I took the flimsy knife in my hand. Andrew stepped back. All three of them were now watching me. The sweat I’d worked up from our bike ride seemed to chill me from the inside, but my face burned and my stomach hurt. I circled the paintings on the floor, half of them already destroyed, trying to buy time.

“What are you doing?” Buzz said. “Quit stalling.”

I knelt beside the paintings. The concrete floor of Genley’s shed felt cold through my jeans. I could feel Buzz’s eyes on me, watching the movements of my wrist, the curve of my spine, how my eyes tracked across Genley’s paintings. Everything I did, he would notice and remember. The longer I knelt there, the more he would see of me, and the more likely he was to see something I didn’t mean to give away.

I sank the knifepoint into a painting of two figures, an angel and a man, grappling with each other. I carved the painting into pieces: wings into tattered rags, interlocked hands into severed fingers.

Afterward, we biked home almost in silence. Buzz was giddy for a little while, ecstatic over what he hailed as our greatest prank. It was the most extreme feat we’d ever orchestrated. He predicted that we would talk about it for years to come. And most importantly, Buzz said, it had happened to Genley, a creep who really deserved it. Genley, who didn’t belong in our town. Genley, who wore a cross around his neck but harbored a perverted private life in which he painted naked men.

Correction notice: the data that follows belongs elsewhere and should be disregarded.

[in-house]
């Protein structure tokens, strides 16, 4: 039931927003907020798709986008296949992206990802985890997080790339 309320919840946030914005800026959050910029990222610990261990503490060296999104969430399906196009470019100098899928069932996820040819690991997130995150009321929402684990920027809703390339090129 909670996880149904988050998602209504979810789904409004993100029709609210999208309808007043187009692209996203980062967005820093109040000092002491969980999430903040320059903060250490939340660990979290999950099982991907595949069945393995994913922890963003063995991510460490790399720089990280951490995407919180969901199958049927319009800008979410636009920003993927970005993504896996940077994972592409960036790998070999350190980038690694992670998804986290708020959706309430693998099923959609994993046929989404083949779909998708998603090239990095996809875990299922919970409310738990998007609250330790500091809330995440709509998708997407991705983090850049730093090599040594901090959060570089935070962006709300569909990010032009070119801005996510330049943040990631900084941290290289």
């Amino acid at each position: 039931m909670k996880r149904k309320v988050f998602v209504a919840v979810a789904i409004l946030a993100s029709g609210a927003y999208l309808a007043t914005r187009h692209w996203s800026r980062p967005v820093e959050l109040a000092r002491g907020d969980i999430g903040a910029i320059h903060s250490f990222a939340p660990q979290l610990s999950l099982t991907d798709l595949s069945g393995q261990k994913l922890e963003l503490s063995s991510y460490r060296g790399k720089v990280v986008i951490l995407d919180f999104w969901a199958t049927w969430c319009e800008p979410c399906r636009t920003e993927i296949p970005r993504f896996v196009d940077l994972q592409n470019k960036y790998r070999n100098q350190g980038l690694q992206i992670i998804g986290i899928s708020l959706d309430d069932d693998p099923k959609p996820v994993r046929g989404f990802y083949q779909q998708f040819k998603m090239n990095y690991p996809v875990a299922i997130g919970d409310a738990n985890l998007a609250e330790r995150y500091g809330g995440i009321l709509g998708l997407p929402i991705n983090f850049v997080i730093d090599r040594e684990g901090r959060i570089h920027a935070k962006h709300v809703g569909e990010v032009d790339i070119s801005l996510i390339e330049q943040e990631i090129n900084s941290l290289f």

After a few minutes, we all quieted down and rode home in silence. I put my werewolf mask back on and panted as I biked, my breath thick and hot against my own face.

Before the end of the year, my wish came true: we all received debt forgiveness.

Without discussion, everyone in our grade spontaneously moved on from this business of selling souls. There was no announcement, no grand gesture, no town hall meeting where everyone collectively decided to return each other’s souls for the betterment of civilization; everyone just forgot. Or the arrangements had grown so complicated that kids started to feel that it wasn’t worthwhile to keep track. And in that way, even though the problem was fixed, something unresolved lingered in the air. A weird tension endured in our grade that even our teachers noticed, transpiring in vicious fights among the boys and cattiness among the girls. Buzz got suspended for fighting Cameron Quade. Andrew slowly separated from our group and started eating lunch with the band kids.